The paper presents the results of a study of three-component binders involving Portland cement, pulverised blast-furnace slag and silica fume and their chemical resistance to ammonium sulphate. The study involved samples with a range of different mass-ratios between the components. The research programme on samples exposed to highly chemically corrosive environments included compression testing after 28 and 90 days of ageing and corrosion testing, including measurements of weight change and linear distortion. Samples were also analysed for the microstructural effects of ammonium sulphate using a scanning microscope with an EDS sound.

© 2013 TheAuthors. Published by ElsevierLtd.

Selection and peer-review/ under responsibility of the Vilnius GediminasTechnicalUniversity Keywords: mortars; silica fume;blast furnace slag; durability;sulfate ammonium.

1. Introduction

Concrete is one of the most popular construction materials. Its composition can be modified to achieve properties suited to a wide range of operating conditions desired. These range from common uses in housing and road building to the most demanding ones with corrosive environments, for example use in waste water treatment plants, industrial chimney sand cooling towers [1-3].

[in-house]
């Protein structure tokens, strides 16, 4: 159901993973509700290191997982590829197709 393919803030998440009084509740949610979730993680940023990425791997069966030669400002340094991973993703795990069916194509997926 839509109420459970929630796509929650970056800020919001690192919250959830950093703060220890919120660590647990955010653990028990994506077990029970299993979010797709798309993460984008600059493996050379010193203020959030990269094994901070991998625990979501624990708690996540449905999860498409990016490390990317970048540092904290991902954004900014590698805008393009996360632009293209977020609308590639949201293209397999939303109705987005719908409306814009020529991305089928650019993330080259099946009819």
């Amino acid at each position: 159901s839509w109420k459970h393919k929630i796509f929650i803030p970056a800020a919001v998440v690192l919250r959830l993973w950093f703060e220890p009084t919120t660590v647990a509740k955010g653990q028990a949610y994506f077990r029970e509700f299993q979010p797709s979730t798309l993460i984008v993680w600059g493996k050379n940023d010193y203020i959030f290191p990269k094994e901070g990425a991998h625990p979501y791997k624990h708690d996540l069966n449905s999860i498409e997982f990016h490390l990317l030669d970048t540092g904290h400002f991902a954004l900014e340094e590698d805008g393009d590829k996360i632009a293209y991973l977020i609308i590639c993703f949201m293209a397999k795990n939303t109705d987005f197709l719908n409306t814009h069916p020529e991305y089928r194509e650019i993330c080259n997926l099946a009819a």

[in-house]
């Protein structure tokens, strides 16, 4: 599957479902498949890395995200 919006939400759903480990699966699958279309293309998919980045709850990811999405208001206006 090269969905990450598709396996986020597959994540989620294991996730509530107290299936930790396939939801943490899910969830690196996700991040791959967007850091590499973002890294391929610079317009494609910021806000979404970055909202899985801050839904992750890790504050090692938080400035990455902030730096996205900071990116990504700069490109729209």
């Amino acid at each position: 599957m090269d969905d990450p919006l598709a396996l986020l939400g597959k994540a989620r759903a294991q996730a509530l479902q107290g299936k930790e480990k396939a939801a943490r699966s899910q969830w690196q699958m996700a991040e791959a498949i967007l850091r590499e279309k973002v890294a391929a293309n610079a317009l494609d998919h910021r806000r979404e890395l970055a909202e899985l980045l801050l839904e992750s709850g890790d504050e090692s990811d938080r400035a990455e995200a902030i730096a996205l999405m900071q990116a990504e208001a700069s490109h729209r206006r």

Existing studies on the durability of cement materials in corrosive environments reveal that binding matrixes containing a significant component of pulverised blast-furnace slag display high resistance to corrosion [4-5]. Cement matrixes with slag have a number of useful properties when compared to pure Portland cement due to the replacement of a portion of the Portland clinker by the slag component [6-7]. This causes a significant change in the cement's chemical composition, primarily by reducing the content of calcium oxide. Also the CaO/SiO2molar ratio is lowered and, consequently, also the CH concentration in the hydrated matrix [8].